5 Cat Training Mistakes: Guilty of Any?

4. Expecting your cat to listen without training.

Your cat’s not ignoring you — he doesn’t instinctively know what you’re asking him to do or why it’s worth doing. Don’t assume that words like “off,” “down” and “stop” mean anything to your cat simply because you say them all the time. If you want your cat to get off the counter, you will need to use positive reinforcement — not punishment — to teach him what “off” means. You will also need to teach him an alternative behavior, like going to his bed or cat tree, to replace the one you are asking him to stop doing. Be patient: With practice, he will learn that “off” means he should abandon the counter and go to his bed — and that doing so will earn him a treat of some sort.


5. Setting unrealistic training goals.

Every cat learns at his own pace: One cat might learn how to get in and out of his crate after only a few tries while it might take another cat days just to get comfortable being in the room with the crate. Pushing your cat to learn too much or go too fast means skipping needed reinforcement, which can lead to frustration and confusion and can increase the likelihood that your cat — and you — will give up on training. Increase the difficulty of training at a pace that keeps your cat engaged, but be cautious — slowing your pace to baby steps creates more opportunities for your cat to succeed and helps to build his confidence. And keep in mind that all those little steps add up to big steps — and potentially big changes in your cat’s behavior.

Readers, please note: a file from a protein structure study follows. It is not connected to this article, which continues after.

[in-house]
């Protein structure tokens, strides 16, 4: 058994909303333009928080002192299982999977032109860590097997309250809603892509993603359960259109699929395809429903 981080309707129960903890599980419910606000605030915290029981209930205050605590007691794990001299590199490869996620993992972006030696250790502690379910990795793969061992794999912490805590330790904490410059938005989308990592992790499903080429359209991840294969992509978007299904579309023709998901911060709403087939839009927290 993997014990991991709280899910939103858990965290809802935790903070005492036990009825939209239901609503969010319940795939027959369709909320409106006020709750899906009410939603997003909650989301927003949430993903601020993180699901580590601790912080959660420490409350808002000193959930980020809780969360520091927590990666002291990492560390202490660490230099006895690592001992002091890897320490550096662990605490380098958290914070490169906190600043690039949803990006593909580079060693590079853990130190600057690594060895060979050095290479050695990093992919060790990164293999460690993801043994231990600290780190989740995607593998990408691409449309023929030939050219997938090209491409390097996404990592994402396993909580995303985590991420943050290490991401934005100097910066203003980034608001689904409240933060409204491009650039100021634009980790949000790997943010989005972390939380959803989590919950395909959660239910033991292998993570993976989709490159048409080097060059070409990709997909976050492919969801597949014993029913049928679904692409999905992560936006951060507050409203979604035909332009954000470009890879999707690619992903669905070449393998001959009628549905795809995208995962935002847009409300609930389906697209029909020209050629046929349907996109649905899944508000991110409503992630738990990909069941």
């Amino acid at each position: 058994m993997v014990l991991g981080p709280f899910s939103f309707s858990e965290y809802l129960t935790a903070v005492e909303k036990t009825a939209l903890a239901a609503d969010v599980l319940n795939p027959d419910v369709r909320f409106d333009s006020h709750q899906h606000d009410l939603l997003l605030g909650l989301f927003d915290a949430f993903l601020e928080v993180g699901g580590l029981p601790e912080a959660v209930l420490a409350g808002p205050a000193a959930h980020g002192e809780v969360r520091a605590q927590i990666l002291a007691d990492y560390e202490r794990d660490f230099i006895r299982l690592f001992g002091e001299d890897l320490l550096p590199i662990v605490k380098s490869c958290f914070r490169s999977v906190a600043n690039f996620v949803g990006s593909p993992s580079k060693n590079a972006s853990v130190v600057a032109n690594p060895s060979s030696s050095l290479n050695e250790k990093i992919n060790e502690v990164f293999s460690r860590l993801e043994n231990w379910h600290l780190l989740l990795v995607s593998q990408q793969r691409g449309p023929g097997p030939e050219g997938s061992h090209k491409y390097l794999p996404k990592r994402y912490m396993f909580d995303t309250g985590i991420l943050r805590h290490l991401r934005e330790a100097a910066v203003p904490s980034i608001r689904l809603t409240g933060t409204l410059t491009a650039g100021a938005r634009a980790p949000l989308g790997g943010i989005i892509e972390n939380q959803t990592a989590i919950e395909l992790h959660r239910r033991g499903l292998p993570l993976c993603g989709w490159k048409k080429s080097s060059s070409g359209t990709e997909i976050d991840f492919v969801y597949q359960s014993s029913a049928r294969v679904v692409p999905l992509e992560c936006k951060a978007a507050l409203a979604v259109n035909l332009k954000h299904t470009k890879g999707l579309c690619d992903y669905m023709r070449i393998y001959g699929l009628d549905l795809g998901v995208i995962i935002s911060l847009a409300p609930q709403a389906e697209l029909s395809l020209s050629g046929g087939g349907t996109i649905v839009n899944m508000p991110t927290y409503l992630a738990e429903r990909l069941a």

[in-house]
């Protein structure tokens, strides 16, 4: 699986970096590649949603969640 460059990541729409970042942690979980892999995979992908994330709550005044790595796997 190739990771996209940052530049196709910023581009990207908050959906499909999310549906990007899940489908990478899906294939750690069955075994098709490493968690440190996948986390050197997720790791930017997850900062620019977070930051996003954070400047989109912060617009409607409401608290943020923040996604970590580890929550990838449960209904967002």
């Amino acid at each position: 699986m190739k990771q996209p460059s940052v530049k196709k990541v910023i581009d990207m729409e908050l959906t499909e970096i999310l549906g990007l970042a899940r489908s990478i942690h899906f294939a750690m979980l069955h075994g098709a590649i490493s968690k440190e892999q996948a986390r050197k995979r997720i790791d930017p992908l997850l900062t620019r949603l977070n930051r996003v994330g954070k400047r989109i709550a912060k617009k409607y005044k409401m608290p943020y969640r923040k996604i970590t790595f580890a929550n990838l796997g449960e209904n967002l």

One last thought: If all else fails, don’t be afraid to ask for help.

If your cat’s issues aren’t getting better with consistent training or the problems are especially concerning, like aggression or failure to use the litterbox consistently, seek help from your veterinarian, who may refer you to a veterinary behaviorist. Your vet can help identify any medical issues that may be to blame for changes in your cat’s behavior and habits, while a veterinary behaviorist or trainer can provide individualized training advice tailored to your cat’s issues.


More on Vetstreet:

Google+

Join the Conversation

Like this article? Have a point of view to share? Let us know!

/WEB-INF/ui/shared/component/footer.jsp